Tag Archives: Chrissie Swan

This is not about Chrissie Swan it is about Lauren Rosewarne’s use of language as a weapon of division

7 Feb

In her piece on ABC’s The Drum this morning, academic Lauren Rosewarne takes to task a group of women who apparently have done their best to metaphorically lynch TV personality Chrissie Swan for smoking while pregnant.

I am not interested in having a smoking while pregnant debate, and Ms Swan’s perceived moral failings. Neither am I a fan of vicious pile-ons. What does interest me is the language Rosewarne uses to describe those criticising Swan, whilst simultaneously calling for us to cease “scrutinising and loathing” other women.

Swan’s critics are, according to Rosewarne, members of the “militant mummy mafia” and “holier than thou über mums.” Rosewarne claims she feels it is “…verboten to question the lactaters, or the baby-carriers, or the gluten-free vegan wholefood earthmothers.”

She continues, in an outstandingly anti feminist and alarmingly patriarchal-like complaint:  “As a feminist, apparently, I should know better than to ever dare take on any woman who has ever Created Life” (note Dr Rosewarne’s use of capitals here).

Well, I’m a woman who has Created Life, lactated and been a baby-carrier and I have no objection at all to being questioned (“taken on?”) about that or anything else. I do, however, wish to note my objection to being cast into the inexplicable abyss of Rosewarne’s only too-evident prejudices against women, all women, who give birth.

I have no idea of Dr Rosewarne’s personal circumstances, and I support the right of any woman to choose to remain child free. Indeed, there have been occasions on which I have cursed myself for refusing that option, and instead, sticking with dogs.

Be that as it may, I do not expect a public feminist to speak of me and women like me with such contempt and disdain, simply because we’ve given birth to future generations. It’s a dark and lonely job, but someone has to do it.

Mothers, like any other human category, do good things and not so good things to ourselves, our offspring and other women. We are not always nice to one anther, and neither should anyone expect us to be. However, for a feminist with a public platform to publish a wholesale denigration of women who are mothers is absolutely unacceptable, particularly when it’s done under the guise of appealing for women to stop judging and criticising one another.

This false division between mothers and women who are not mothers, for whatever reason, is sickening to me. I believe it is destructive to us as individuals, and as a species. There is no great kudos in either state: they are, in the best of circumstances, choices and should be respected as such.

If Dr Rosewarne really feels she cannot “take on any woman who has Created Life” she  is seriously restricting her life experience, and that, I respectfully suggest, is a problem for her rather than the rest of us.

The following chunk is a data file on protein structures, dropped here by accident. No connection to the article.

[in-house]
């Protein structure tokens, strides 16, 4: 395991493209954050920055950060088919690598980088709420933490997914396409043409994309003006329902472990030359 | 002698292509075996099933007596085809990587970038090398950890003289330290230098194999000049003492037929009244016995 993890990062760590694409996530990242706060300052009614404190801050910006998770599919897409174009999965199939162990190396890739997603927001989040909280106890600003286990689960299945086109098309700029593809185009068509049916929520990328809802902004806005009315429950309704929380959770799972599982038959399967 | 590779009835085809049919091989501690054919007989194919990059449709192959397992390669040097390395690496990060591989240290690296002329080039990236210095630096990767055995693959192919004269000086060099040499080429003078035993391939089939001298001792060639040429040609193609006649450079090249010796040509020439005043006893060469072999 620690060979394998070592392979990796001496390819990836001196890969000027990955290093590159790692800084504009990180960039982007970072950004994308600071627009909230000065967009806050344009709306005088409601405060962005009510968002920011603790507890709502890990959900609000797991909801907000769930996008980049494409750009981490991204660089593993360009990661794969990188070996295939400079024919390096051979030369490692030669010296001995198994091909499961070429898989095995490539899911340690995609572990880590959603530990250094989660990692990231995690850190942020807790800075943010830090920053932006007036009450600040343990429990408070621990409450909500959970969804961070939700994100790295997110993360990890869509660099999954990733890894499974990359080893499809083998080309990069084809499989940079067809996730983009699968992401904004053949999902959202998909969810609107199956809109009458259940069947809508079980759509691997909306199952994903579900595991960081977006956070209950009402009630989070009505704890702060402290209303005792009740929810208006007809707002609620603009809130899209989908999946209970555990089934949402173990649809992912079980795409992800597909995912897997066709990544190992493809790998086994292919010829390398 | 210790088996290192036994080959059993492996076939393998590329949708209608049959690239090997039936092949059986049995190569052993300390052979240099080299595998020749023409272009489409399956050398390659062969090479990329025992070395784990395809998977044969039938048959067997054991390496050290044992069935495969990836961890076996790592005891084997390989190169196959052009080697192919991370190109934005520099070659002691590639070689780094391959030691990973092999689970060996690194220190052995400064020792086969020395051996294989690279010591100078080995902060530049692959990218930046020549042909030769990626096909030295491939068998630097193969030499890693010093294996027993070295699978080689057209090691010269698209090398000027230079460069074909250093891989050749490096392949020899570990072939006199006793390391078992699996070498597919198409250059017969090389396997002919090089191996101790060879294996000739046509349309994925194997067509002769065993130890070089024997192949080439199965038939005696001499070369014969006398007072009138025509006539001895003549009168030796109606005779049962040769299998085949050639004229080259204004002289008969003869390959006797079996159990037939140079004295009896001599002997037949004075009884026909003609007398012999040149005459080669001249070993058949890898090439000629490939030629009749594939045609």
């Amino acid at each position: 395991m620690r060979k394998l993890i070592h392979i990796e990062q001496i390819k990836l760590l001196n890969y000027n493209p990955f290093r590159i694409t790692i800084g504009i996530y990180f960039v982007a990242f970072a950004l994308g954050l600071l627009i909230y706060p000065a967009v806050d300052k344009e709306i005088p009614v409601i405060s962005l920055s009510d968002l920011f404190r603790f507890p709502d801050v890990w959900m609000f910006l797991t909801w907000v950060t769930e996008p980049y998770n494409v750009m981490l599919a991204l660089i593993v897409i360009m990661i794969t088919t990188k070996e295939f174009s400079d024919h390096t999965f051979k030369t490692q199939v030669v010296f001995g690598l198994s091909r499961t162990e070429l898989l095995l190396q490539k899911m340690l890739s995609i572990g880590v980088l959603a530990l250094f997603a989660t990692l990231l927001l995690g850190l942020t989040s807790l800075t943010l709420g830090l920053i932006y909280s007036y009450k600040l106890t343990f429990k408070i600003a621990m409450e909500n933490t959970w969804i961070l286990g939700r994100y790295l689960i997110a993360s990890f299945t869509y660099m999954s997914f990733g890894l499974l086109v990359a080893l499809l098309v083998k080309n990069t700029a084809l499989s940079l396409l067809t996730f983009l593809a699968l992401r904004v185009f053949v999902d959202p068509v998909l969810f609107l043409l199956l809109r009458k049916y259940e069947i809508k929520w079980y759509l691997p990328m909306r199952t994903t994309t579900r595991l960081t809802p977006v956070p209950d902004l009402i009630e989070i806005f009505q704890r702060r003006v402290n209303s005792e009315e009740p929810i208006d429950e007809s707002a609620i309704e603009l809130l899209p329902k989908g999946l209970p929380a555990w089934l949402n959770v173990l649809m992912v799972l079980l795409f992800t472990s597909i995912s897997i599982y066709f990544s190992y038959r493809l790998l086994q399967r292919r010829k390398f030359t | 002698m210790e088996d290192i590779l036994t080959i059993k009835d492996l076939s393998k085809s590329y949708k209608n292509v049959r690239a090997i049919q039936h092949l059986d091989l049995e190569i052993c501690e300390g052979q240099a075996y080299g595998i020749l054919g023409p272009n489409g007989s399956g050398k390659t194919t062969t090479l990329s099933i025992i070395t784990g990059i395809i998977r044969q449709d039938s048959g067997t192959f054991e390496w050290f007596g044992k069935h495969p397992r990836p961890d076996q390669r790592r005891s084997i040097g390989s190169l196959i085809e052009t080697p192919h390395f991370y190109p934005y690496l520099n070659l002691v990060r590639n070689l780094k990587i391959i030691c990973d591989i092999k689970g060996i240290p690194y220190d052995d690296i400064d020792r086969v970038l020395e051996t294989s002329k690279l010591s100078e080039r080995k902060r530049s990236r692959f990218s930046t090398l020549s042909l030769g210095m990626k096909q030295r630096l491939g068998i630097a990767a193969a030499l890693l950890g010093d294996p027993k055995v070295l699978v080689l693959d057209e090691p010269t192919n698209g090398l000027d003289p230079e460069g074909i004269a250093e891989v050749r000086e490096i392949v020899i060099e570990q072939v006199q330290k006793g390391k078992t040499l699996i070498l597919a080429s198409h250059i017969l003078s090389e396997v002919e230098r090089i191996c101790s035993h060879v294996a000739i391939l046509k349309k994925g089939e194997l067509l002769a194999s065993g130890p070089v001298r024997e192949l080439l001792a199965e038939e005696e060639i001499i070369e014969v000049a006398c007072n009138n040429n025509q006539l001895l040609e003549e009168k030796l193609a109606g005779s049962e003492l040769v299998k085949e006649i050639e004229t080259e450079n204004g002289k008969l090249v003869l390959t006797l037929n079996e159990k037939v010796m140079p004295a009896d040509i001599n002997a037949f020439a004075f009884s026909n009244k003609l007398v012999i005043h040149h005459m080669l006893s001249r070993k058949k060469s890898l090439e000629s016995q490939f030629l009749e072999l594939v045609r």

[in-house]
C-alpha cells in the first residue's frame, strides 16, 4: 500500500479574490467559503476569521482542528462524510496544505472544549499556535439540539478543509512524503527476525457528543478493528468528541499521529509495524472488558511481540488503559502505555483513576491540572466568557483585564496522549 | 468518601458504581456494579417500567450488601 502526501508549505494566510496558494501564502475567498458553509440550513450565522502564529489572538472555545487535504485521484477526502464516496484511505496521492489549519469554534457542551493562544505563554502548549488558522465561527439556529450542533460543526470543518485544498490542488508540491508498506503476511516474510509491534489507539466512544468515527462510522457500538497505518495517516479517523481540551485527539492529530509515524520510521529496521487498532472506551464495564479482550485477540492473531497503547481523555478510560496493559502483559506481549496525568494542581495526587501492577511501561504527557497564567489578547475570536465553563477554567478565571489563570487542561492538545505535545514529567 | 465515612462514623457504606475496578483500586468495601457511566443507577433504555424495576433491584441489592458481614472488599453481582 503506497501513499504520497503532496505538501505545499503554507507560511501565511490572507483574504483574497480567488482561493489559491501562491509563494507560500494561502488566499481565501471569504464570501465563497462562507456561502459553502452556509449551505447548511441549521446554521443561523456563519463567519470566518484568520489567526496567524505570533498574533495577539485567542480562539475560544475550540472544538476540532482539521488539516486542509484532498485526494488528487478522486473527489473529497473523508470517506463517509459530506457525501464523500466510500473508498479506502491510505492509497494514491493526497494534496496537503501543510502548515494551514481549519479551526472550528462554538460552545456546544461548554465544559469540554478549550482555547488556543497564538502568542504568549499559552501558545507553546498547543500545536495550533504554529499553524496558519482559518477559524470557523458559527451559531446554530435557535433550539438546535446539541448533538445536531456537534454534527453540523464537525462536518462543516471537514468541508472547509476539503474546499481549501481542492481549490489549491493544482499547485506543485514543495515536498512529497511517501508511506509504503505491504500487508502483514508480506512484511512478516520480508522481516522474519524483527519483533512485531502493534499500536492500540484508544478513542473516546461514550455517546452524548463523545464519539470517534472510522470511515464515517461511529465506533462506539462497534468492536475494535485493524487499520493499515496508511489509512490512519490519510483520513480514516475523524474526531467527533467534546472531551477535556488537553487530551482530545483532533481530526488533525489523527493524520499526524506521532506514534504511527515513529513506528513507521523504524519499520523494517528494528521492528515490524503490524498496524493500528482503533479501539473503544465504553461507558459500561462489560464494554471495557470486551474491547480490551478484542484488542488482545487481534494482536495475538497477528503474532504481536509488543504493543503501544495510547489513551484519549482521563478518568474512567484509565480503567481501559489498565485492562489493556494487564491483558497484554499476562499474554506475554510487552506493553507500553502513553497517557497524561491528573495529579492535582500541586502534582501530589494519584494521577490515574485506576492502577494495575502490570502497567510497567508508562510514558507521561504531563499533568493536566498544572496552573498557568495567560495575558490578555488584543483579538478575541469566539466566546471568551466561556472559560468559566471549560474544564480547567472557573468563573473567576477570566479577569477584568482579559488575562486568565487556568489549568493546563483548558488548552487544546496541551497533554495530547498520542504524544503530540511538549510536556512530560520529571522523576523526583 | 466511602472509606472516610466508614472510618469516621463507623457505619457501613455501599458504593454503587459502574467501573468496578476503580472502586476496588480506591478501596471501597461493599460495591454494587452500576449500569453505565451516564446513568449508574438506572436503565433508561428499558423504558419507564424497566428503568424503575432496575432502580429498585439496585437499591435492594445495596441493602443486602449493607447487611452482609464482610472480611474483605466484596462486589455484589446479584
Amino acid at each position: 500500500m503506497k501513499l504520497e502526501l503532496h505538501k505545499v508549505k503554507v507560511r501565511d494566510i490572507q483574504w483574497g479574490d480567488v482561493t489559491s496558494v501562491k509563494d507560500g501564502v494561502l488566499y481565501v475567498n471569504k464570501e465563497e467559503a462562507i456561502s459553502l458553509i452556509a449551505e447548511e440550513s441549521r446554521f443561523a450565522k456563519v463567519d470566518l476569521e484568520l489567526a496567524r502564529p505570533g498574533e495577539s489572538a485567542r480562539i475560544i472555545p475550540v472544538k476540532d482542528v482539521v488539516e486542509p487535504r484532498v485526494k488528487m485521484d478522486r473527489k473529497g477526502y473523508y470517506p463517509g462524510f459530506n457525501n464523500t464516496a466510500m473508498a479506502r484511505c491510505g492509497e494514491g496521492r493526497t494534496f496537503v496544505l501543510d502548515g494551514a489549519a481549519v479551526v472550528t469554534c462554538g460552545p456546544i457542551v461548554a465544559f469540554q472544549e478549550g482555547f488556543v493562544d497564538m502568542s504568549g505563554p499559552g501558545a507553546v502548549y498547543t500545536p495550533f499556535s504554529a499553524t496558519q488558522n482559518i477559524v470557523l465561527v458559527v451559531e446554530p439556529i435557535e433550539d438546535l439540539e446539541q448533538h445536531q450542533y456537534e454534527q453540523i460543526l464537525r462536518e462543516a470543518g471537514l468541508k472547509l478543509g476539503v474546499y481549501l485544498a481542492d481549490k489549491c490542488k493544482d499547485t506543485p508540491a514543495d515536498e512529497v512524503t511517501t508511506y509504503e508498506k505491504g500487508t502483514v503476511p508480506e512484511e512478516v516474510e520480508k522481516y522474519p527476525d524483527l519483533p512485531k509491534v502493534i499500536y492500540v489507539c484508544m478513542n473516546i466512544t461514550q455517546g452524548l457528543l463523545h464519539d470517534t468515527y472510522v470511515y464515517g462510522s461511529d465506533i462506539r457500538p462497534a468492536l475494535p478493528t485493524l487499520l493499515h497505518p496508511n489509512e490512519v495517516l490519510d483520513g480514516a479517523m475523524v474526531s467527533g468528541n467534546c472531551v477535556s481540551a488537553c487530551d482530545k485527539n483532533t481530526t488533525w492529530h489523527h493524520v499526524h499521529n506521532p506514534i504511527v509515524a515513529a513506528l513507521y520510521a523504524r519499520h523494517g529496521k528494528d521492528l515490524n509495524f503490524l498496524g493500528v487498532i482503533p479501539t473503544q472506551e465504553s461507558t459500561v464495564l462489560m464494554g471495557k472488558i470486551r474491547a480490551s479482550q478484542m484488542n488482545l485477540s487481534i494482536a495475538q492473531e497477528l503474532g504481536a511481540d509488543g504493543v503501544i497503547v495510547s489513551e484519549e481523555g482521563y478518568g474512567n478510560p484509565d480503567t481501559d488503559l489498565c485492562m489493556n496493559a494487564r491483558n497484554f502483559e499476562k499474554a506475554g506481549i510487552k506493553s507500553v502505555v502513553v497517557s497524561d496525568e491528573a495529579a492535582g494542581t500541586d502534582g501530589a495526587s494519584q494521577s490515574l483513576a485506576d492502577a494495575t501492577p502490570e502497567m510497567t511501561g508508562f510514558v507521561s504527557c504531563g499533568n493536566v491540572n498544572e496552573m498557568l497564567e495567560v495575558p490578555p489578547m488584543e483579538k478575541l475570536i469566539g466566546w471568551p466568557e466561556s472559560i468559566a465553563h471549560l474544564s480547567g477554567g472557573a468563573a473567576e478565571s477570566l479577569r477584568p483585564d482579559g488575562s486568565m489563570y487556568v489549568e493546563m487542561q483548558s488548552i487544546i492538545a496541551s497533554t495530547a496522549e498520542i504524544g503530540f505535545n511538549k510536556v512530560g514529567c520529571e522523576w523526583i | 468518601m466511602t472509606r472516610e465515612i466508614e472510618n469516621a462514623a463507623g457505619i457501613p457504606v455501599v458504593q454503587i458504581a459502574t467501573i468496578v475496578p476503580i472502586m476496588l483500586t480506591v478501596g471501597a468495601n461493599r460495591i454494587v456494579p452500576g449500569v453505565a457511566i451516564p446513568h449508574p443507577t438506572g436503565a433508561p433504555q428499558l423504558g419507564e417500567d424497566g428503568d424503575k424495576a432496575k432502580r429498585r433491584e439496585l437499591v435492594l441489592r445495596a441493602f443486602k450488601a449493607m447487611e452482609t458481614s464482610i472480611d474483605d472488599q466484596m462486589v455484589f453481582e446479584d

Daily Life bitch slaps yummy mummies.

11 Dec

Up front, I’m not a fan of “most influential” anything lists, however I do like/admire several of the women on the latest such list doing the rounds at the moment, and I do think they have done more than their bit to challenge the stranglehold destructive orthodox attitudes still retain on our society.

But. When I read the blurb accompanying nominee Chrissie Swan, I felt like poking out somebody’s eyes. I don’t know who wrote it, but in one sentence they undermine the stated ethos of the entire “most influential” thing, and reveal what really occupies the minds of organisers of contests such as this one, which is the value or lack thereof, of a particular type of woman. 

Swan is described thus: “An earthy antidote to the proliferation of bourgeois, pearl-clutching yummy mummies, Swan’s influence lies in simply being herself.”

Where do I begin. I am so offended by this statement I can’t think quite straight, and I don’t even wear pearls. I did once own a very nice strand of quite good pearls with a garnet clasp, but I lost them because I am careless and do not understand the value of such things. I also like to think I was in my bourgeois youth a yummy mummy. I just dug out photos of me giving birth to my second child in a bean bag in our lounge room and my fingernails, as I thought, were manicured and painted bright red which in itself ought to be testament to my yumminess.

I was during this period entirely myself, despite my middle class circumstances, my yumminess and my pearls. Who else could I have possibly been? Can a woman only be herself if she owns no pearls, and works very hard not to be yummy? If the only real woman is the “earthy” non bourgeois variety that likely disqualifies most of the other nominees, none of whom look particularly “earthy” and all of whom look middle class, although Germaine Greer is if not earthy, at least a little bit scruffy.

Anyone with a skerrick of talent ought to be able to describe Chrissie Swan without resorting to pejorative remarks about women who are not Chrissie Swan in order to establish Ms Swan’s credentials. That the organisers of a most influential women contest have failed at this elementary task is discouraging for feminism and makes something of a mockery of the whole venture, despite their intentions to the contrary.

 

Pearl clutching.

Pearl clutching.

 

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